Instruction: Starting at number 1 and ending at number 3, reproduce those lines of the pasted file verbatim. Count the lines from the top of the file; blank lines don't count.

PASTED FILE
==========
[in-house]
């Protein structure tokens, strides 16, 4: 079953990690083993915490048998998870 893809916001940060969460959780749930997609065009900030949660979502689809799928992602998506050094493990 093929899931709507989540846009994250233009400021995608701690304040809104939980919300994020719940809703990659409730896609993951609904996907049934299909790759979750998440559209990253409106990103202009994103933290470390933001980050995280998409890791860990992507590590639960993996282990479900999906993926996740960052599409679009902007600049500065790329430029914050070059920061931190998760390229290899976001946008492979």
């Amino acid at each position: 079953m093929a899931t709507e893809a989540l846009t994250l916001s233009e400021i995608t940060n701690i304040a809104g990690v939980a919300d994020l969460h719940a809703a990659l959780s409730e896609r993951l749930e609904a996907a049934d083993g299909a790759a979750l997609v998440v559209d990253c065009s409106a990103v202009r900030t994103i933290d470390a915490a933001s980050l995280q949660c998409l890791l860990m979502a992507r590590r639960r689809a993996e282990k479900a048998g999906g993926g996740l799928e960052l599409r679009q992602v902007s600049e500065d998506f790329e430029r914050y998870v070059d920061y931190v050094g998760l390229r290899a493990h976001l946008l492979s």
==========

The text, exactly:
[in-house]
């Protein structure tokens, strides 16, 4: 079953990690083993915490048998998870 893809916001940060969460959780749930997609065009900030949660979502689809799928992602998506050094493990 093929899931709507989540846009994250233009400021995608701690304040809104939980919300994020719940809703990659409730896609993951609904996907049934299909790759979750998440559209990253409106990103202009994103933290470390933001980050995280998409890791860990992507590590639960993996282990479900999906993926996740960052599409679009902007600049500065790329430029914050070059920061931190998760390229290899976001946008492979």
């Amino acid at each position: 079953m093929a899931t709507e893809a989540l846009t994250l916001s233009e400021i995608t940060n701690i304040a809104g990690v939980a919300d994020l969460h719940a809703a990659l959780s409730e896609r993951l749930e609904a996907a049934d083993g299909a790759a979750l997609v998440v559209d990253c065009s409106a990103v202009r900030t994103i933290d470390a915490a933001s980050l995280q949660c998409l890791l860990m979502a992507r590590r639960r689809a993996e282990k479900a048998g999906g993926g996740l799928e960052l599409r679009q992602v902007s600049e500065d998506f790329e430029r914050y998870v070059d920061y931190v050094g998760l390229r290899a493990h976001l946008l492979s």